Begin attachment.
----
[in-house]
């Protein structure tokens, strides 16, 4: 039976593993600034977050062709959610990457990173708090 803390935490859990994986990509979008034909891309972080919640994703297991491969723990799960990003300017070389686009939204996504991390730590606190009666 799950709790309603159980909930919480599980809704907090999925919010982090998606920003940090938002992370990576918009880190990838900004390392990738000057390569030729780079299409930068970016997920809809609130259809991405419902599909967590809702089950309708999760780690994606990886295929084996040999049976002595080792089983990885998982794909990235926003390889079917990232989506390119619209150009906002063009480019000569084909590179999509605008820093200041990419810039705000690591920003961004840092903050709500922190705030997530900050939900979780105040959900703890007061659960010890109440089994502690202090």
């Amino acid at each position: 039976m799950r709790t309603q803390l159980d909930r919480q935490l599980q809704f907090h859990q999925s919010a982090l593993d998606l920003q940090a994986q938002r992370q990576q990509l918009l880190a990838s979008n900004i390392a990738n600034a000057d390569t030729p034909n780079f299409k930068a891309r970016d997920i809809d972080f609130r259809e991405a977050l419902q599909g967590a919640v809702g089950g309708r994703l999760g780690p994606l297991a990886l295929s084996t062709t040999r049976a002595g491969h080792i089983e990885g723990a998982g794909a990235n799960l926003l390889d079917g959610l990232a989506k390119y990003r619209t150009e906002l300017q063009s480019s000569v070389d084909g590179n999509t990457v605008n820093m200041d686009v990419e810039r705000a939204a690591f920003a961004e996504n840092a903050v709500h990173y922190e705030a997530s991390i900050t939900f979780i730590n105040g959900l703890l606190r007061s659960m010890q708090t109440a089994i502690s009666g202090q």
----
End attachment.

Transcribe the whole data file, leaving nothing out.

[in-house]
């Protein structure tokens, strides 16, 4: 039976593993600034977050062709959610990457990173708090 803390935490859990994986990509979008034909891309972080919640994703297991491969723990799960990003300017070389686009939204996504991390730590606190009666 799950709790309603159980909930919480599980809704907090999925919010982090998606920003940090938002992370990576918009880190990838900004390392990738000057390569030729780079299409930068970016997920809809609130259809991405419902599909967590809702089950309708999760780690994606990886295929084996040999049976002595080792089983990885998982794909990235926003390889079917990232989506390119619209150009906002063009480019000569084909590179999509605008820093200041990419810039705000690591920003961004840092903050709500922190705030997530900050939900979780105040959900703890007061659960010890109440089994502690202090």
């Amino acid at each position: 039976m799950r709790t309603q803390l159980d909930r919480q935490l599980q809704f907090h859990q999925s919010a982090l593993d998606l920003q940090a994986q938002r992370q990576q990509l918009l880190a990838s979008n900004i390392a990738n600034a000057d390569t030729p034909n780079f299409k930068a891309r970016d997920i809809d972080f609130r259809e991405a977050l419902q599909g967590a919640v809702g089950g309708r994703l999760g780690p994606l297991a990886l295929s084996t062709t040999r049976a002595g491969h080792i089983e990885g723990a998982g794909a990235n799960l926003l390889d079917g959610l990232a989506k390119y990003r619209t150009e906002l300017q063009s480019s000569v070389d084909g590179n999509t990457v605008n820093m200041d686009v990419e810039r705000a939204a690591f920003a961004e996504n840092a903050v709500h990173y922190e705030a997530s991390i900050t939900f979780i730590n105040g959900l703890l606190r007061s659960m010890q708090t109440a089994i502690s009666g202090q």